Objective: To systematically evaluate if an interdisciplinary functional restoration program (FRP), shown to be a viable treatment option for patients with chronic disabling occupational lumbar disorders, is as effective in treating chronic disabling occupational upper extremity disorders.
Methods: Participants were 2484 consecutive patients with either arm or lumbar disorders admitted to an FRP. Analyses compared demographic, psychosocial, and work-related factors, and 1-year post-rehabilitation socioeconomic outcomes.
Results: Socioeconomic outcomes showed that work-return and work-retention rates after successful completion of the FRP did not differ between the two groups, or among the upper extremity subgroups.
Conclusions: FRP is equally effective for patients with chronic upper extremity or lumbar spine disorders, regardless of the injury type, site in the upper extremity, or the disparity in injury-specific and psychosocial factors identified before treatment.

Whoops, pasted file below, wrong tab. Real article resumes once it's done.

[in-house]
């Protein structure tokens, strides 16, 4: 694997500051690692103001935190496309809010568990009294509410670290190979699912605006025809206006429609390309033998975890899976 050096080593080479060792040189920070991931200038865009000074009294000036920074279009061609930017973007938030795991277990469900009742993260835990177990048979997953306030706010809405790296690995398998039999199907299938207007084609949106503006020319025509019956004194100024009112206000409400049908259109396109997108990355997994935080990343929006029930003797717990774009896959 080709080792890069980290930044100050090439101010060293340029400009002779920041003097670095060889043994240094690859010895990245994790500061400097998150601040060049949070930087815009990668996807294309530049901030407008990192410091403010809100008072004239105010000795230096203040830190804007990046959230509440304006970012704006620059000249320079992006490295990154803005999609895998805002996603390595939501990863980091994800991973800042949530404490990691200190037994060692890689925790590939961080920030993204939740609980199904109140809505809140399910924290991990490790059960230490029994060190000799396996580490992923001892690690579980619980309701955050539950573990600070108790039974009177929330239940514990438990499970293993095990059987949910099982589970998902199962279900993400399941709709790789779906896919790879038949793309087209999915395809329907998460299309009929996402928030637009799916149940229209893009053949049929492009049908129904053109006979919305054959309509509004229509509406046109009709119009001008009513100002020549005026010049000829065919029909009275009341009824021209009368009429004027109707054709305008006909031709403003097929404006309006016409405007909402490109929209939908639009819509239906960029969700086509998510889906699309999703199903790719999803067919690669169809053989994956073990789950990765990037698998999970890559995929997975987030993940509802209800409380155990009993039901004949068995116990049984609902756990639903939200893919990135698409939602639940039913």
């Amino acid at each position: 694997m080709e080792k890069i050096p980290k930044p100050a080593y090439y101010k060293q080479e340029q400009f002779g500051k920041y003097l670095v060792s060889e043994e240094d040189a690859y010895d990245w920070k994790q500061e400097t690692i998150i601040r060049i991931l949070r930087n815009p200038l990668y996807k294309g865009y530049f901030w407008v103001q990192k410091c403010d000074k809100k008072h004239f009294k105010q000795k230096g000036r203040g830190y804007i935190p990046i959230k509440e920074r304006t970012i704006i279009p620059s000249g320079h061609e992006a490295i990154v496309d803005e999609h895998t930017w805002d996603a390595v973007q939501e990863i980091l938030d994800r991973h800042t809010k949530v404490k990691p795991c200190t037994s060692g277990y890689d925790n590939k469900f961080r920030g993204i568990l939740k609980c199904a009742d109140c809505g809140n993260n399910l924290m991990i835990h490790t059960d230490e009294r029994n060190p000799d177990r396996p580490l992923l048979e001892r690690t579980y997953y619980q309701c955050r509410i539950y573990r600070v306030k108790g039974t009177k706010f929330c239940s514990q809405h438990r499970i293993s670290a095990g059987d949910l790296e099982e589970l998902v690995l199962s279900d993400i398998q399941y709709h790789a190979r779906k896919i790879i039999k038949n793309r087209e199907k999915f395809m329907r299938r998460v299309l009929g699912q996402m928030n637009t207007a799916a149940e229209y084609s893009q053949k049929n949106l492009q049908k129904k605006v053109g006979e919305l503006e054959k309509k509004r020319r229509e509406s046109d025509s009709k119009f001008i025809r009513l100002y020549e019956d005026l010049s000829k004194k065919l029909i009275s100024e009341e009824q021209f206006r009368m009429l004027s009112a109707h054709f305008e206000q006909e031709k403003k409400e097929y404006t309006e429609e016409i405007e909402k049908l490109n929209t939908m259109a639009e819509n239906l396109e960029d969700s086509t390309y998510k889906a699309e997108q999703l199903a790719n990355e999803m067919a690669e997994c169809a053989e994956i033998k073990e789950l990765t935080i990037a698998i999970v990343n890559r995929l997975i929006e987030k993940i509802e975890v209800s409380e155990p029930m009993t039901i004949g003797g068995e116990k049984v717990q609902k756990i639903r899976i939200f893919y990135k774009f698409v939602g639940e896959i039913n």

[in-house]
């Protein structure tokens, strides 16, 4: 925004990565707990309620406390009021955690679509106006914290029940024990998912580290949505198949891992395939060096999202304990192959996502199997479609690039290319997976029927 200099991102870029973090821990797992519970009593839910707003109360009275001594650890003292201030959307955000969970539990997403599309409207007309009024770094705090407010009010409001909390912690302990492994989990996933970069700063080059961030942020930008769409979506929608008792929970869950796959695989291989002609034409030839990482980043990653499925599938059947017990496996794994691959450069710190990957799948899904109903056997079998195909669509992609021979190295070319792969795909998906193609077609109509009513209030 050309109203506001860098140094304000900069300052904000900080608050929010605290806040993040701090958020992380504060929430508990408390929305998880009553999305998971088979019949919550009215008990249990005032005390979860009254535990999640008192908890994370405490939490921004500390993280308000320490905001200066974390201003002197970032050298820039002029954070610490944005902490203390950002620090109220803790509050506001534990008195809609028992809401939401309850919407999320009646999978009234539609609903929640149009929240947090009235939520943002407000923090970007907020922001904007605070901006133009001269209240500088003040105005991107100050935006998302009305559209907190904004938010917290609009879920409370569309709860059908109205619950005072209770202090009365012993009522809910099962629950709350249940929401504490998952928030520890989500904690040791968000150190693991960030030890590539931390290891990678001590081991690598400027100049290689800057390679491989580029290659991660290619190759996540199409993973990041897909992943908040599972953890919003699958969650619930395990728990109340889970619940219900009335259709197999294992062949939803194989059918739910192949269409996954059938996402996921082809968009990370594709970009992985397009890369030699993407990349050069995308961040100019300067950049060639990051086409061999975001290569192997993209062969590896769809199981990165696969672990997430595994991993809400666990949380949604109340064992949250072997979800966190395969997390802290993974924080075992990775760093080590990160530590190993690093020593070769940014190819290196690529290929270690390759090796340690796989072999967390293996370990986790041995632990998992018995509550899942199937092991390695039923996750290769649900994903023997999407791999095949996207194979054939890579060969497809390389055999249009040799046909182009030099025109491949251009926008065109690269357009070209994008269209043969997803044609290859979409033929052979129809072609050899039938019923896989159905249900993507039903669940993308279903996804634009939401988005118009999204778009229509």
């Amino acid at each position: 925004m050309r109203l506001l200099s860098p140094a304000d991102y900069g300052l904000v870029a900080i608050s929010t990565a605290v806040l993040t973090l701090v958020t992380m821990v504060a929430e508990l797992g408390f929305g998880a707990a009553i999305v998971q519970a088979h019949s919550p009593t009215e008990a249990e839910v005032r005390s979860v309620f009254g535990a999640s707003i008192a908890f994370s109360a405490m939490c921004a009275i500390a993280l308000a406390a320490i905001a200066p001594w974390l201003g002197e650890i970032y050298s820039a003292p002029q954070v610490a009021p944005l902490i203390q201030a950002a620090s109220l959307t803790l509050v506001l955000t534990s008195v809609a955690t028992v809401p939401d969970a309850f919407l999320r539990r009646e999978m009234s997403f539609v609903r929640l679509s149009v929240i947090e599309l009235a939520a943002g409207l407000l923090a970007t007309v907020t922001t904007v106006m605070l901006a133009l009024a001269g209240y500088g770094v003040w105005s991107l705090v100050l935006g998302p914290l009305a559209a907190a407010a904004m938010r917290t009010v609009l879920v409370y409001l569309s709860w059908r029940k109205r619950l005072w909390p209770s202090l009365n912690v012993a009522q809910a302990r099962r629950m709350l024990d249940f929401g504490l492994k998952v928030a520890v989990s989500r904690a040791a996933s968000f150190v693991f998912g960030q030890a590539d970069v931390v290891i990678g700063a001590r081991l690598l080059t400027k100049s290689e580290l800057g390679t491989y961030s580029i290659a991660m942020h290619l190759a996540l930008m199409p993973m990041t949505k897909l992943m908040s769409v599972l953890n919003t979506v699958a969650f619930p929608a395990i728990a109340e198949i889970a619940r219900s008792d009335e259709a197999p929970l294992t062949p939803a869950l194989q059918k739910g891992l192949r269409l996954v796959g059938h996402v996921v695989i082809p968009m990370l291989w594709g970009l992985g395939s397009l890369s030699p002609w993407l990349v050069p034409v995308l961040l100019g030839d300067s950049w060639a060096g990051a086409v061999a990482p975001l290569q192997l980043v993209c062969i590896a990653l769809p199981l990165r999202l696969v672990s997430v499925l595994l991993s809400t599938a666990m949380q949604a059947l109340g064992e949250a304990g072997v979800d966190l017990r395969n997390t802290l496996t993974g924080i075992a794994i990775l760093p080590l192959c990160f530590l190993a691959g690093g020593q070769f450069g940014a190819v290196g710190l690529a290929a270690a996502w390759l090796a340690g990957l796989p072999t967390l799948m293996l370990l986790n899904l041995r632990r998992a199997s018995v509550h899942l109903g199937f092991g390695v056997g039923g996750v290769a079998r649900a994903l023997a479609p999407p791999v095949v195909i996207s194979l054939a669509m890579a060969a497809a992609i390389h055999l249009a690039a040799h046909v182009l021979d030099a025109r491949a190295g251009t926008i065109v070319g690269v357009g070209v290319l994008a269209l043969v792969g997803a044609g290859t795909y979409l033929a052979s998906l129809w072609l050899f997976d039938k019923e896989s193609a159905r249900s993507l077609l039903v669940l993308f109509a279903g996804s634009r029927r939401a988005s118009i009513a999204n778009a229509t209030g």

From the Department of Psychology (Dr Howard), Texas State University, San Marcos, Tex; Department of Orthopedic Surgery (Dr Mayer), University of Texas Southwestern Medical Center at Dallas; and Department of Psychology (Dr Gatchel), College of Science, The University of Texas at Arlington.
Address correspondence to: Tom G. Mayer, MD, 5701 Maple Ave, #100, Dallas, TX 75235 (firstname.lastname@example.org).
The authors declare no conflict of interest.